Wednesday, 23 September 2009
The Baucus Health Care Reform Bill
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UPDATE AT 12 NOON Senator Reid's office just contacted me with this link to a new document from the White House outlining how health care reform will affect Medicare and elders. It is laid out well, clearly written and easy to read.
A few days ago, aides to Senator Majority Leader Harry Reid reached out to me to discuss the health reform bill from the Senate Finance Committee headed by Senator Max Baucus. On Monday, I had an enlightening telephone conversation with the aides and yesterday, there was a conference call with Reid's office including several other elderbloggers.
We got some good explanations, particularly on how the bill would affect Medicare beneficiaries, and the aides got an earful from us about our concerns.
The Finance Committee bill (which you can read here pdf) creates NO Medicare benefit cuts for elders. It includes a 50 percent discount on generic drugs for people who fall into the donut hole of Part D (the prescription drug coverage), a free annual physical is added to benefits along with such preventive screenings as mammograms and colonoscopies.
During the conference call, Nancy Belle, who blogs at The Tempered Optimist, made an impassioned plea to Senator Reid's aides to include bone density screenings for Medicare beneficiaries. About four hours later, an email arrived from Reid's office announcing that Senator Blanche Lincoln had added an amendment to the Baucus bill to improve access to bone density tests. You would almost think she had been listening in on our call.
The bill also eliminates the currently mandated 21 percent decrease in physician payments scheduled to take effect in 2010.
One of the nitpicky items that has been confusing me is the discussion of co-ops, which substitute in the Baucus bill for a public option. I couldn't work out what they are in relation to “exchanges” that are also talked about.
In case you're confused too, co-ops are a type of coverage available in exchanges that would be set up by states and regions - one among other choices from private insurers. I still don't like co-ops and support a public option which is included in the HELP bill from the House, and Senator Jay Rockefeller has submitted an amendment to the Baucus bill for a public option to replace co-ops.
Actually, there are nearly 600 amendments from the 99 senators. Many that have been accepted to include in the bill for debate are posted online here [pdf] as modifications.
The Baucus bill is, as Jan Adams of Happening Here noted, a cheapskate bill and I don't like most of it. But there some good points and do keep in mind that there is a long way to go before a final bill reaches all of Congress and it will change dramatically during that time – for better or worse.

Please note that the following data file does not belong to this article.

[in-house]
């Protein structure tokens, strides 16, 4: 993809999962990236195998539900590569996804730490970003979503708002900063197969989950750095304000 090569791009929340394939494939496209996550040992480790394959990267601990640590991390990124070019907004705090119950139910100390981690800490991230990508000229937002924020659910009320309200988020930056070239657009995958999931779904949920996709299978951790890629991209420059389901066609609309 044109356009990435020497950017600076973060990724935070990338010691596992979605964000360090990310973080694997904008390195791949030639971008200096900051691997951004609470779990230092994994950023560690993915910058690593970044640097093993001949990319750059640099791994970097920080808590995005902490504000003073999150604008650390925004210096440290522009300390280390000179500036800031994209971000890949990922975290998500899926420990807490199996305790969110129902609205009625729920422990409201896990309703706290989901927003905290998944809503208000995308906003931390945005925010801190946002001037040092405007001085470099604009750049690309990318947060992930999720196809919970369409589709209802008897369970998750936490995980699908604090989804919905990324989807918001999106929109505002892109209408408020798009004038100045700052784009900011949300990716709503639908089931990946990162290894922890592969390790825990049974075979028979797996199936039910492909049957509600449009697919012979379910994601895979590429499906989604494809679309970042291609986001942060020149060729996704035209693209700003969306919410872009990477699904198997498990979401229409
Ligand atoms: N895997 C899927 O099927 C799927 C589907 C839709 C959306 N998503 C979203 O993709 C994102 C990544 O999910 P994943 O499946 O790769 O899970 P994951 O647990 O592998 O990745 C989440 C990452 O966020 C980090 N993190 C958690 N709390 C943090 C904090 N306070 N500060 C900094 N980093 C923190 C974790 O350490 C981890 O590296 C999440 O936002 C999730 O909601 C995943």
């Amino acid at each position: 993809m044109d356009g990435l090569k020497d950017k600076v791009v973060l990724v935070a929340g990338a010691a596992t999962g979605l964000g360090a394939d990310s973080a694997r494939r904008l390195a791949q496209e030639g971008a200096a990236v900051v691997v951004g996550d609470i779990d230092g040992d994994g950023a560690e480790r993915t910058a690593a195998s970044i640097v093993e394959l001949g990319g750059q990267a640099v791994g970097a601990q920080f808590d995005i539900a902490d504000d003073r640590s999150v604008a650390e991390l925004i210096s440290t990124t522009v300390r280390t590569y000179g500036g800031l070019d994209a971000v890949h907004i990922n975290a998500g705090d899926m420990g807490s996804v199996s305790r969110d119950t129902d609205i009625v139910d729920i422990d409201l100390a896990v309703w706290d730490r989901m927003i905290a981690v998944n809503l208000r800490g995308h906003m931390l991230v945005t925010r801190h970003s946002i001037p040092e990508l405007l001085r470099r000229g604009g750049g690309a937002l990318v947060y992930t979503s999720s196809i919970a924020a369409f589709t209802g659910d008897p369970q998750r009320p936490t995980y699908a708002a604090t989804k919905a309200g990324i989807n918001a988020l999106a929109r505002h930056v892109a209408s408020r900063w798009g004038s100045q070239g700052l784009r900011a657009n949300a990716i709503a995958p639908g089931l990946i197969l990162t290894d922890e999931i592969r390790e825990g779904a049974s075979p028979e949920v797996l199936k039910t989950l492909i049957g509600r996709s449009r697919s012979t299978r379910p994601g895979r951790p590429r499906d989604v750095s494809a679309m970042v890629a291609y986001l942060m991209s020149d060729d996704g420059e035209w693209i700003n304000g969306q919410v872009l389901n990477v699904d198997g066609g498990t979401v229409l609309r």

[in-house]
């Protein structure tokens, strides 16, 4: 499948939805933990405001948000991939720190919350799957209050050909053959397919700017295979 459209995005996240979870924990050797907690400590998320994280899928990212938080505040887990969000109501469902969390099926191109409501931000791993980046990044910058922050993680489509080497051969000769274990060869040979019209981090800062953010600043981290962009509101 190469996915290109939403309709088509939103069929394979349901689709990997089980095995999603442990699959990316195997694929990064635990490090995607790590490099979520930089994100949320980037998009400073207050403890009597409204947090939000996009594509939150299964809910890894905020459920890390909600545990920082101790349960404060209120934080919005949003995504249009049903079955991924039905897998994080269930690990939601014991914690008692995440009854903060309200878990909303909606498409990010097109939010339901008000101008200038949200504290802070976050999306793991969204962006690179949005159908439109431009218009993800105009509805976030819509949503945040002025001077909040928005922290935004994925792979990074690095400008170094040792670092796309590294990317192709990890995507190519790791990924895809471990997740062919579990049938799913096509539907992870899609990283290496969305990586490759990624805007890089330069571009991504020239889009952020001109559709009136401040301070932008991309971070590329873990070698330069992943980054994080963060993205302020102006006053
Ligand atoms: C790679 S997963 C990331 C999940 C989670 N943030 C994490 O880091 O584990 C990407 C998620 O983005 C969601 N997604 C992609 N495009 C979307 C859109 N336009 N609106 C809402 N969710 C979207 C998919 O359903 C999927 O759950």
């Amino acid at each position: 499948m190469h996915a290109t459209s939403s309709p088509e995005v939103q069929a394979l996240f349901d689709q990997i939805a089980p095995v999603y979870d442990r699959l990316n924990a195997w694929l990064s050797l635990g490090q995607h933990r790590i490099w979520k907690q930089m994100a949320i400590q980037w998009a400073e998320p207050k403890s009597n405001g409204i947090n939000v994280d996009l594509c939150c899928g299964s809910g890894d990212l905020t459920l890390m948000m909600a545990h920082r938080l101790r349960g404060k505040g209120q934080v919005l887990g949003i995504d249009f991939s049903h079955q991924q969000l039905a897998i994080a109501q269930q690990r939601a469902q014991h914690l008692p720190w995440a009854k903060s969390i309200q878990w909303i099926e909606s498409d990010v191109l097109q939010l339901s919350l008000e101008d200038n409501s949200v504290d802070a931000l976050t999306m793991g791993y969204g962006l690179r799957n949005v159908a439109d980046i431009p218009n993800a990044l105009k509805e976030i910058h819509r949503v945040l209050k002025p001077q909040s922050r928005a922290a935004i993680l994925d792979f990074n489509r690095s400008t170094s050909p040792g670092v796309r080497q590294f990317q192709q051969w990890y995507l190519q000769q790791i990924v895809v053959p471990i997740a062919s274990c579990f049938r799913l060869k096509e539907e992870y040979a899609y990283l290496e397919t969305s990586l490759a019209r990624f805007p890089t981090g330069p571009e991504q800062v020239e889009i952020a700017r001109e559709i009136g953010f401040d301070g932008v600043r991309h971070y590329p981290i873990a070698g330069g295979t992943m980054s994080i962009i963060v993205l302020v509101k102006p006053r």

What I most appreciate from the aides we spoke with is an explanation of how health care reform will move through Congress. With this information it will be easier to follow the news of the bill since the media is not often clear about what's going on.
The Baucus bill is now in what's called “mark up” in the Senate. All the items in the bill and all the amendments are being considered and the aides say the final, full bill will be ready by Friday or Monday. (Changes, additions, subtractions)
The bill then goes to the Senate floor. It will take about two weeks for that debate (more changes, additions, subtractions) and then the final vote. Meanwhile, the same process is going on in the House to combine those three reform bills for a final vote.
When each house of Congress has passed a bill, those two must somehow be combined and we can expect all kinds of floor speeches and media appearances from Congress members denouncing one another.
When there is a single bill, Congress votes up or down. There are more complexities than what I've explained, but that's the general idea. There is an good graphic at The New York Times showing the process of the health reform bills.
As has been widely publicized, there are six insurance industry and big pharma lobbyists for every Congress member, all working hard to convince Congress (along with contributions to election campaign funds) to retain and even increase their profit margins. I asked Senator Reid's aides what we the people could possibly do, against that multi-million dollar force, to make ourselves heard, to get Congress to consider our needs and opinions over those of big business.
Their answer is to keep contacting our representatives by phone, email and postal mail. Our messages are read and they are tracked. One of the aides said she had just spoken with a member of Minnesota Senator Amy Klobucher's staff who had received more than 18,000 letters so far about the Senate health care reform bill.
To help make it easier for all those aides counting up the letters from us, I suggest that when you email, you include in the subject line the topic and your position. Something like “No co-ops – we must have a public option."
It is also important to contact House Leader Nancy Pelosi and Senate Leader Harry Reid. They are shepherding the bills through their respective houses and should hear from us too.
Senator Reid's aides, who are in frequent contact with aides to other senators, believe it is a reasonable goal to have a reform bill passed by the end of the year. We all know it won't be perfect, but if something is passed, it is a start and we will have broken a 50-year stalemate during which everyone talked about health care reform and nothing ever happened.
Contact your senators and representative here.
You might also check out the blogs of other elders who were on the conference call with Senator Reid's aides:
George Phenix of Blog of Ages
Nancy Belle of The Tempered Optimist
Paula of Birds on a Wire
Jan Adams of Happening Here
At The Elder Storytelling Place today, Johna Ferguson: The Loves of My Life